Last week I received an email from a reader that said this:
I have noticed part of your site reads “if it were your daughter, girlfriend, sister or wife …..What would you do?” I am just curious as to why you have limited this statement to describing female victims when there are male victims of sex trafficking as well?
This is a great question and one that I’d like to address on the blog for everyone to read, because I think it is very important and not talked about enough. I emailed Brian McConaghy, a friend of mine from Ratanak who works with children in and teenagers in Cambodia, and this is what he had to say:
From what you’ve seen in Cambodia, what ages are the boys that are trafficked for sex?
Initially trafficked and abused from the age of about 8-9. This later develops into an older form of trade with teenage boys who often, being totally gender confused as a result of earlier abuse, become ladyboys and male prostitutes.
Who is buying and selling these boys? I am assuming it’s generally men, not women, who pay to abuse them?
Largely International pedophiles and as the boys grow older into Lady boys and male prostitutes the customers are homosexual/ bisexual international sex tourists. There is some domestic abuse of boys but it is limited.
When my husband Jay and I made our first documentary about sex trafficking in Canada, we interviewed Brian. Before the camera started to roll, he told us that one boy that came to their kids club could not even physically sit when doing the activities because of the abuse he was being forced to endure each night. That is why Ratanak and Hagar International partnered together to build a high security safe house specifically for boys. Brian and his wife have also adopted two Cambodian boys, in an effort to give them a life that would prevent them from falling prey to such abuse.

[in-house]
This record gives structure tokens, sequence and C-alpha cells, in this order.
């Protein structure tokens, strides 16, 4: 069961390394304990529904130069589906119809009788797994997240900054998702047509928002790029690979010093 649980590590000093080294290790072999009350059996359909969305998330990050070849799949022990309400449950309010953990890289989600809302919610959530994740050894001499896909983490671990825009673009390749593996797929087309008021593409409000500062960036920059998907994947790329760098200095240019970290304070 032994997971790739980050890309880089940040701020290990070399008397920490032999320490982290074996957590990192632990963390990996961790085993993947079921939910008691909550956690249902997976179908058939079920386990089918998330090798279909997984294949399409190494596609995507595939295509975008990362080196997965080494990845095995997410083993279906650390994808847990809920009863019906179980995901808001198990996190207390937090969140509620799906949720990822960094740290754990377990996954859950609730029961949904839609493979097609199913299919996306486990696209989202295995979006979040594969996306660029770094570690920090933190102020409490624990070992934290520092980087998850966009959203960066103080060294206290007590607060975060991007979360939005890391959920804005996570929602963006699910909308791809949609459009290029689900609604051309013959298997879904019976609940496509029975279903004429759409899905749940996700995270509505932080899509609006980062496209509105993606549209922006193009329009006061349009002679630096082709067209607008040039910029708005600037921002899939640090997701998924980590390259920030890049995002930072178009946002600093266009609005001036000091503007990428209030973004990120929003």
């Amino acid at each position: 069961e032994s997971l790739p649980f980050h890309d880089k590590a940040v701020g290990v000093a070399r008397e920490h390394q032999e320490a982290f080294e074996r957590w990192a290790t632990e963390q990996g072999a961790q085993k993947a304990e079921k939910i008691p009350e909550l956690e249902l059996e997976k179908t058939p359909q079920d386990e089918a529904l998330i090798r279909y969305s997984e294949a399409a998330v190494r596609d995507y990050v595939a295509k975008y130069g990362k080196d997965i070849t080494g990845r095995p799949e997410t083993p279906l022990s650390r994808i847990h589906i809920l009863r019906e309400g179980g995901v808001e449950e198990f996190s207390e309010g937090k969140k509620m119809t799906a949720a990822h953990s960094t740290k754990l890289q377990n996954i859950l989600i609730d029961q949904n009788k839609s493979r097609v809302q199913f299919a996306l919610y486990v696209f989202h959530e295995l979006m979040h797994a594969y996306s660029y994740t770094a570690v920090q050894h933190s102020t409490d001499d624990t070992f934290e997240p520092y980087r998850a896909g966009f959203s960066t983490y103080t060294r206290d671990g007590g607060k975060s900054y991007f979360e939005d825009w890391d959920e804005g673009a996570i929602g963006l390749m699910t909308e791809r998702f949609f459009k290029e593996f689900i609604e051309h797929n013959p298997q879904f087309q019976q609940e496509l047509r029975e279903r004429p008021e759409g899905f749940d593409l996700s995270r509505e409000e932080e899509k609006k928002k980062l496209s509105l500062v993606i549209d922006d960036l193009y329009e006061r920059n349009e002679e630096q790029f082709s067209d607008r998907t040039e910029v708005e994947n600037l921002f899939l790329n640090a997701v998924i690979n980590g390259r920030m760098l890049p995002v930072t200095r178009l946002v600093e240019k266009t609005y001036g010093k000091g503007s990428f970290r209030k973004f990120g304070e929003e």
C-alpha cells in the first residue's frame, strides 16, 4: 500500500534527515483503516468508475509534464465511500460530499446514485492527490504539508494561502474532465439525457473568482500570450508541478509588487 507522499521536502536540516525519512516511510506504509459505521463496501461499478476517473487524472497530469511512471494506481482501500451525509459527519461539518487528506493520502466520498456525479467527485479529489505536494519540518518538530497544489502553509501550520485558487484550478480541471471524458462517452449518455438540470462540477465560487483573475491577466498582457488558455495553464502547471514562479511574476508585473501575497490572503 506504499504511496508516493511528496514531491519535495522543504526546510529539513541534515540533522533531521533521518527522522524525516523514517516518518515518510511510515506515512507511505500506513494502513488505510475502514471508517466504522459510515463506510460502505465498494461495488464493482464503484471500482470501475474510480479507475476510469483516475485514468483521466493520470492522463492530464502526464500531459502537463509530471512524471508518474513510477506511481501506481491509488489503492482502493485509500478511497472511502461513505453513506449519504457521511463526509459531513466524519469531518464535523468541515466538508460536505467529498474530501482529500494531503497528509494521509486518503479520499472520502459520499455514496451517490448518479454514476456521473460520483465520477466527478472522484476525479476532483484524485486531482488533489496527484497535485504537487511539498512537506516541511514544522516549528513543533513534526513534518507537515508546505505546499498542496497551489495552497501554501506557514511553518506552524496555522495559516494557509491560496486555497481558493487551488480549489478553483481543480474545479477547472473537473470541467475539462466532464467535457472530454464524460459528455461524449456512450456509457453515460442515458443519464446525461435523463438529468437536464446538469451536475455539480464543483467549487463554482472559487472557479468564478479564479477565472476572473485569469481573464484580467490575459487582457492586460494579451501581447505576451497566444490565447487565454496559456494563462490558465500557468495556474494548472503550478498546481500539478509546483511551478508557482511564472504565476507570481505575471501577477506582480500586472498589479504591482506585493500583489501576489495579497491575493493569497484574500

Overall though, boys and men are trafficked for sex in much smaller numbers than girls and women. They are trafficked in large numbers for labour though, and can be found on fishing boats, cocoa plantations, coffee farms, construction sites, and brick factories. The horrific conditions in these ‘work’ environments strip them of their dignity and livelihood. Can you imagine your brother or father being forced to work in a dangerous, grueling industry for no pay? Heartbreaking.
Hope for the Sold focuses mainly on sexual exploitation, and women and children are the most vulnerable for this. But the experience of men must not be overlooked. Do we ever check to make sure that what we purchase at the store is not supporting slavery? Thanks Elizabeth for such an important question. We have a long way to go if we are to truly end slavery in our world.
For some informative articles on this, check out:
- Trafficking of Men in Thailand, from www.humantrafficking.org
- Trafficking of men a trend less considered The case of Belarus and Ukraine, IOM Migration Research Series
- Campaigner’s warning as first cases of men being trafficked into Scotland as sex slaves are revealed by Annie Brown
**If you haven’t heard already, we’re making another film! Find out the details here.